Protective Membrane for Pacemakers to Make Replacement Surgeries Easier

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Researchers at ETH Zurich have developed a cellulose membrane to cover and protect implantable devices, such as pacemakers. The material can reduce fibrotic build up and make subsequent surgical removal of implants much easier. So far, the pouch-like device has been tested successfully in pigs, and the researchers hope to apply for clinical trials in conjunction with an ETH spin-off company called Hylomorph, with the eventual goal of commercializing the technology.

The foreign
body response is a significant issue for a variety of implantable medical
devices. Pervasive immune attack leads to fibrosis and the development of a fibrotic
capsule that can restrict device function and longevity. A variety of coatings
and drug treatments have been tested to reduce or mitigate the foreign body
response to implantable devices, so far with mixed or limited success.

This latest technology is intended to protect cardiac pacemakers from the growth of fibrotic tissue. Fibrosis is a serious issue for pacemakers, which are intended for long-term implantation. “Every pacemaker has to be replaced at some point. When this time comes, typically after about five years when the device’s battery expires, the patient has to undergo surgery,” said Aldo Ferrari, a researcher involved in the study. “If too much fibrotic tissue has formed around the pacemaker, it complicates the procedure.”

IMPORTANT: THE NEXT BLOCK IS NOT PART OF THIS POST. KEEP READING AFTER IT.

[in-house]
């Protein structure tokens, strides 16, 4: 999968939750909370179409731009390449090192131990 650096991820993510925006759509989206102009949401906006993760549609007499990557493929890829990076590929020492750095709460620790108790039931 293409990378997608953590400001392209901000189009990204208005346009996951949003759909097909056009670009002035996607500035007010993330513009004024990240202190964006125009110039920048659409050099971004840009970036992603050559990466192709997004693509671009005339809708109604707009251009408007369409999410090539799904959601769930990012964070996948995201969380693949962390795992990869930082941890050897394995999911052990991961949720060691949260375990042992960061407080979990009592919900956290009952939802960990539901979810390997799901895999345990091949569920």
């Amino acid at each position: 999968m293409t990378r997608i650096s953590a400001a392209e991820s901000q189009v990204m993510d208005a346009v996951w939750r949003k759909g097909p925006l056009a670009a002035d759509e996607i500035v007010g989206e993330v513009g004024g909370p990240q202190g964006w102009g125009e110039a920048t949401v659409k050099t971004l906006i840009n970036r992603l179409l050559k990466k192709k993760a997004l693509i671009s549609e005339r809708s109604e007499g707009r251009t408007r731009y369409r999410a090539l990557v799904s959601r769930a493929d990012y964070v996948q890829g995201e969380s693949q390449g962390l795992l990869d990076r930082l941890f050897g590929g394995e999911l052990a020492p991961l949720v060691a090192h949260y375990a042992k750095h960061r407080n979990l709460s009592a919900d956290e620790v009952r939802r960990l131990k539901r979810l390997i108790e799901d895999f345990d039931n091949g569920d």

Surgeons
often need to cut the excess fibrotic tissue away, increasing the chance of
complications during and after surgery. Consequently, there is a need to
develop new strategies to reduce the build-up of a fibrotic capsule around
pacemakers.

To address
this, these researchers have developed a cellulose membrane that can cover
pacemakers, and which significantly reduces fibrosis. Ironically, the fibrous nature
of the membrane is a factor in its inhibition of fibrosis. “When fibrotic
tissue forms, the first stage is the deposition of proteins on the surface. A
fibrous membrane surface impedes this process,” explained Francesco Robotti,
another researcher involved in the study.

The
membrane was also designed to contain numerous honeycomb-like surface
indentations. “These indentations make it difficult for the cells that form
fibrotic tissue to adhere to the surface – the second stage in the formation
processes,” added Robotti.

To test the membrane, the researchers implanted membrane-coated pacemakers in pigs and left them in situ for up to a year. They found that the membranes were well-tolerated and that the fibrotic layer that formed on the membrane was only one third as thick as that on uncovered pacemakers. Based on these promising results, the researchers are planning to conduct a clinical trial at three large cardiac centers in Germany.

Study in journal Biomaterials: Microengineered biosynthesized cellulose as anti-fibrotic in vivo protection for cardiac implantable electronic devices

Via: ETH
Zurich





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